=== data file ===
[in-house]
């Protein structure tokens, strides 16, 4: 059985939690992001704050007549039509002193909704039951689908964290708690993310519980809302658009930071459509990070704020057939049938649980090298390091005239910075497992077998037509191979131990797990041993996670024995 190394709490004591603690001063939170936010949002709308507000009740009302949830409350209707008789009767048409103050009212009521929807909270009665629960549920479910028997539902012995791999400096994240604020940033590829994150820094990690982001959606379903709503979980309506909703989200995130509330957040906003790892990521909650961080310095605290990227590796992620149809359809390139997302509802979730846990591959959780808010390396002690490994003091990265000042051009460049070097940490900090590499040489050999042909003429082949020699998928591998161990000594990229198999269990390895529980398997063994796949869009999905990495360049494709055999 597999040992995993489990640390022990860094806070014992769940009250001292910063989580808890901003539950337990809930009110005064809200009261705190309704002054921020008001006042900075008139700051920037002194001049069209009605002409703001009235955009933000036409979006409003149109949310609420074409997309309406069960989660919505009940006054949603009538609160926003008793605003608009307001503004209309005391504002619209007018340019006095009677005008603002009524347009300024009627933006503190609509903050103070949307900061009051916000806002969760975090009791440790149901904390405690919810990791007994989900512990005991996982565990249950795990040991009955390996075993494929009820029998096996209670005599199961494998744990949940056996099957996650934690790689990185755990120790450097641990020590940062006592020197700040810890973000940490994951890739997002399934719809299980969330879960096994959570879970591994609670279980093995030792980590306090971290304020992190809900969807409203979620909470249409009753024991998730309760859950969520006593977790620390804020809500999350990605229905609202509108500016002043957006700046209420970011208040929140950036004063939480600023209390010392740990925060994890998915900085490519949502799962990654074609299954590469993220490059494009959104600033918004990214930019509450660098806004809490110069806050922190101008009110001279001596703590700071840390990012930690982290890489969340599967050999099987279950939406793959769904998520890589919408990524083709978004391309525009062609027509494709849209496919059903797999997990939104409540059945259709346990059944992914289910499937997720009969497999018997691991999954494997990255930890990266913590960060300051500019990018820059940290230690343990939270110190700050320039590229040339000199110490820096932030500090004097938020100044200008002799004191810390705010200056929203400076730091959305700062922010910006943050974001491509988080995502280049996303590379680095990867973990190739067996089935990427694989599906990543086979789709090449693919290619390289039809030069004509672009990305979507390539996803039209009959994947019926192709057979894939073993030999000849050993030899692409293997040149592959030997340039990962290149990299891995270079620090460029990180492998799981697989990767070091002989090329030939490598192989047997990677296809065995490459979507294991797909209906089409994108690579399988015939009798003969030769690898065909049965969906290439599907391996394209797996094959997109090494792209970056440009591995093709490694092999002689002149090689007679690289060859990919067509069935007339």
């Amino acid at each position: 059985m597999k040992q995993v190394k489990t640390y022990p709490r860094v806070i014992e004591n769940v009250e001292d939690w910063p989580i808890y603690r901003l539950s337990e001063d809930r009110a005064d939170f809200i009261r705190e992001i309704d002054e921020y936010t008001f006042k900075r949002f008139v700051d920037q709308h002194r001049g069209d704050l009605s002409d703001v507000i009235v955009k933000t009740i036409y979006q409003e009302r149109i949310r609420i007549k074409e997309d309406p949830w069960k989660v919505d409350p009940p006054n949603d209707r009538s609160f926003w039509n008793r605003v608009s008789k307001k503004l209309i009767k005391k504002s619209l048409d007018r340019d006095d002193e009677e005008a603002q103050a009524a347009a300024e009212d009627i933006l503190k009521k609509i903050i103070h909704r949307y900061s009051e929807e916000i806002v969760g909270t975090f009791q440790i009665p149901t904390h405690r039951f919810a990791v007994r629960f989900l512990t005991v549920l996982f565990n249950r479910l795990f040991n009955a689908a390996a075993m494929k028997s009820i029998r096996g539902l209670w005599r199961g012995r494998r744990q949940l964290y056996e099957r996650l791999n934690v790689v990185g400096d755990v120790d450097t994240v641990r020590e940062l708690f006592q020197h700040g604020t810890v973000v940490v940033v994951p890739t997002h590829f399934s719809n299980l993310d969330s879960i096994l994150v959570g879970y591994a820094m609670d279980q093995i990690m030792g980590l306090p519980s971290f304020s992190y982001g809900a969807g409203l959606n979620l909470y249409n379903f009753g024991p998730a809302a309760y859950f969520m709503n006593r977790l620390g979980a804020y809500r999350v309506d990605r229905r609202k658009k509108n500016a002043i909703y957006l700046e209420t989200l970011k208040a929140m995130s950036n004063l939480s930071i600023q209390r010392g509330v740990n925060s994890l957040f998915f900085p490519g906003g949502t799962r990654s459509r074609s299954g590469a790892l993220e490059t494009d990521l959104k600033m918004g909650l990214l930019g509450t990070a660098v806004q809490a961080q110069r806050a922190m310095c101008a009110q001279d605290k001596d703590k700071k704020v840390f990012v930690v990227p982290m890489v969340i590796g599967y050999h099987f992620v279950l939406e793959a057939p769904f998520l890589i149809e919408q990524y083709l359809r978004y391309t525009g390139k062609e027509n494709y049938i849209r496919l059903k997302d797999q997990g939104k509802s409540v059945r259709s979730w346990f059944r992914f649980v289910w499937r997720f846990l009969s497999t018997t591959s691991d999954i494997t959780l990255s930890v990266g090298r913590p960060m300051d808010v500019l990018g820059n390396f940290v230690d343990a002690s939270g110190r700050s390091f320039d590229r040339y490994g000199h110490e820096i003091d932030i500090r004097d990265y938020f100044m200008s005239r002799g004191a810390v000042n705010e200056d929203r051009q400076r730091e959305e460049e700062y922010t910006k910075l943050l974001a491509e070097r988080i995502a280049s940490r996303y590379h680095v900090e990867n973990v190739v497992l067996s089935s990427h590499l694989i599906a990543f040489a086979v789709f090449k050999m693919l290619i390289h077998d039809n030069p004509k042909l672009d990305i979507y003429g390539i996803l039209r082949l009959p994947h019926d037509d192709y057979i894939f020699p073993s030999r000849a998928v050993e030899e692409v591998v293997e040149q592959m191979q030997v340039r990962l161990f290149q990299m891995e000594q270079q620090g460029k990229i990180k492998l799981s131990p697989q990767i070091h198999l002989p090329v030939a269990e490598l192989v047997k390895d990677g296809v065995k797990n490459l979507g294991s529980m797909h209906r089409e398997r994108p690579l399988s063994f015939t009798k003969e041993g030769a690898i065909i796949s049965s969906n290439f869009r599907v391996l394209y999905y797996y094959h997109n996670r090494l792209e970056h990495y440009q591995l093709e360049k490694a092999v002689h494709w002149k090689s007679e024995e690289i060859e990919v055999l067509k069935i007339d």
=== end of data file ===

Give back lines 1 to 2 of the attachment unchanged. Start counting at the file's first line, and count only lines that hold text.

[in-house]
């Protein structure tokens, strides 16, 4: 059985939690992001704050007549039509002193909704039951689908964290708690993310519980809302658009930071459509990070704020057939049938649980090298390091005239910075497992077998037509191979131990797990041993996670024995 190394709490004591603690001063939170936010949002709308507000009740009302949830409350209707008789009767048409103050009212009521929807909270009665629960549920479910028997539902012995791999400096994240604020940033590829994150820094990690982001959606379903709503979980309506909703989200995130509330957040906003790892990521909650961080310095605290990227590796992620149809359809390139997302509802979730846990591959959780808010390396002690490994003091990265000042051009460049070097940490900090590499040489050999042909003429082949020699998928591998161990000594990229198999269990390895529980398997063994796949869009999905990495360049494709055999 597999040992995993489990640390022990860094806070014992769940009250001292910063989580808890901003539950337990809930009110005064809200009261705190309704002054921020008001006042900075008139700051920037002194001049069209009605002409703001009235955009933000036409979006409003149109949310609420074409997309309406069960989660919505009940006054949603009538609160926003008793605003608009307001503004209309005391504002619209007018340019006095009677005008603002009524347009300024009627933006503190609509903050103070949307900061009051916000806002969760975090009791440790149901904390405690919810990791007994989900512990005991996982565990249950795990040991009955390996075993494929009820029998096996209670005599199961494998744990949940056996099957996650934690790689990185755990120790450097641990020590940062006592020197700040810890973000940490994951890739997002399934719809299980969330879960096994959570879970591994609670279980093995030792980590306090971290304020992190809900969807409203979620909470249409009753024991998730309760859950969520006593977790620390804020809500999350990605229905609202509108500016002043957006700046209420970011208040929140950036004063939480600023209390010392740990925060994890998915900085490519949502799962990654074609299954590469993220490059494009959104600033918004990214930019509450660098806004809490110069806050922190101008009110001279001596703590700071840390990012930690982290890489969340599967050999099987279950939406793959769904998520890589919408990524083709978004391309525009062609027509494709849209496919059903797999997990939104409540059945259709346990059944992914289910499937997720009969497999018997691991999954494997990255930890990266913590960060300051500019990018820059940290230690343990939270110190700050320039590229040339000199110490820096932030500090004097938020100044200008002799004191810390705010200056929203400076730091959305700062922010910006943050974001491509988080995502280049996303590379680095990867973990190739067996089935990427694989599906990543086979789709090449693919290619390289039809030069004509672009990305979507390539996803039209009959994947019926192709057979894939073993030999000849050993030899692409293997040149592959030997340039990962290149990299891995270079620090460029990180492998799981697989990767070091002989090329030939490598192989047997990677296809065995490459979507294991797909209906089409994108690579399988015939009798003969030769690898065909049965969906290439599907391996394209797996094959997109090494792209970056440009591995093709490694092999002689002149090689007679690289060859990919067509069935007339």